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My Breck Story: Don't MIND If I Do

Don’t MIND if I do! 

“Since my experience at Project Zero Future of Learning and the Learning and the Brain Conference, I have been surging ahead teaching my students about the brain and growth mindset. We piloted an online brain program called “Brainology,” which is now being used by Middle School, and learned about the learning process by using the “Learning Pit” as our model. Students also learned about the importance of using a growth mindset, which is the belief and understanding that you can “grow” your intelligence, and that intelligence is not static or fixed. Students then learned about behaviors that promote the growth of neural pathways, such as taking on challenges, persevering, stepping out of their comfort zones, asking questions, trying multiple strategies, analyzing errors, trying new experiences.... This focus changed the climate, conversation, and culture of my classroom into one that focused on and valued thinking and learning. 

I am currently broadening my knowledge of Visible Thinking through a Harvard online six-week course. Together with my ‘Spark Group,’ consisting of Lower School Director Peg Bailey and Lower School Instructors Anne Savage and Kim Schafer, we are learning how to use thinking routines to deepen and focus student thinking, different ways to document and learn from our thinking, and how to foster student thinking dispositions in the classroom. Using these thinking routines will help students realize how they can choose different types of thinking routines to achieve different results, and to become more sensitive to thinking opportunities.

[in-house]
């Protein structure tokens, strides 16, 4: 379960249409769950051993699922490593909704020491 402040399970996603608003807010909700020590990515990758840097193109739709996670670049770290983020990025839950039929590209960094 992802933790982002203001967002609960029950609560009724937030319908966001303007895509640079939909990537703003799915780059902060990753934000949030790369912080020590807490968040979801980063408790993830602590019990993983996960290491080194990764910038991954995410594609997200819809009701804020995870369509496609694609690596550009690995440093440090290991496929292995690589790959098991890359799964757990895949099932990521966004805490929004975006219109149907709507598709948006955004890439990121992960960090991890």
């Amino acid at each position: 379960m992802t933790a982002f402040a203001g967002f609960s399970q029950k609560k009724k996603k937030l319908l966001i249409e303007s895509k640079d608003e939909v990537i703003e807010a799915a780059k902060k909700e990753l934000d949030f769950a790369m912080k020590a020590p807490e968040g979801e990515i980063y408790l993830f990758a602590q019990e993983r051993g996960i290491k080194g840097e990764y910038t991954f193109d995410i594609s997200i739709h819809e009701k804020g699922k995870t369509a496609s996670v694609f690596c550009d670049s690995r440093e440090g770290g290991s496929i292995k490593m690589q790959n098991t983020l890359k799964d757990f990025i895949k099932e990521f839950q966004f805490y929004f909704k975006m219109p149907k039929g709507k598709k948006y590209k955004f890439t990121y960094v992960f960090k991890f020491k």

Lastly, I have had the privilege to be part of a group of Breck fellows who are receiving training in All Kinds of Minds through the Peter Clark Center for Teaching & Learning. I am looking forward to implementing the information on neurodevelopmental constructs in my assessments and teaching.

I am deeply grateful to the Annual Fund for allowing me to pursue my passions in neuroscience and cognitive psychology findings so that I can continue to grow and learn as a teacher. My hope is that my learning will, in turn, have an effective impact on the students that I teach.” 

— Lisa Hunninghake, Third-Grade Instructor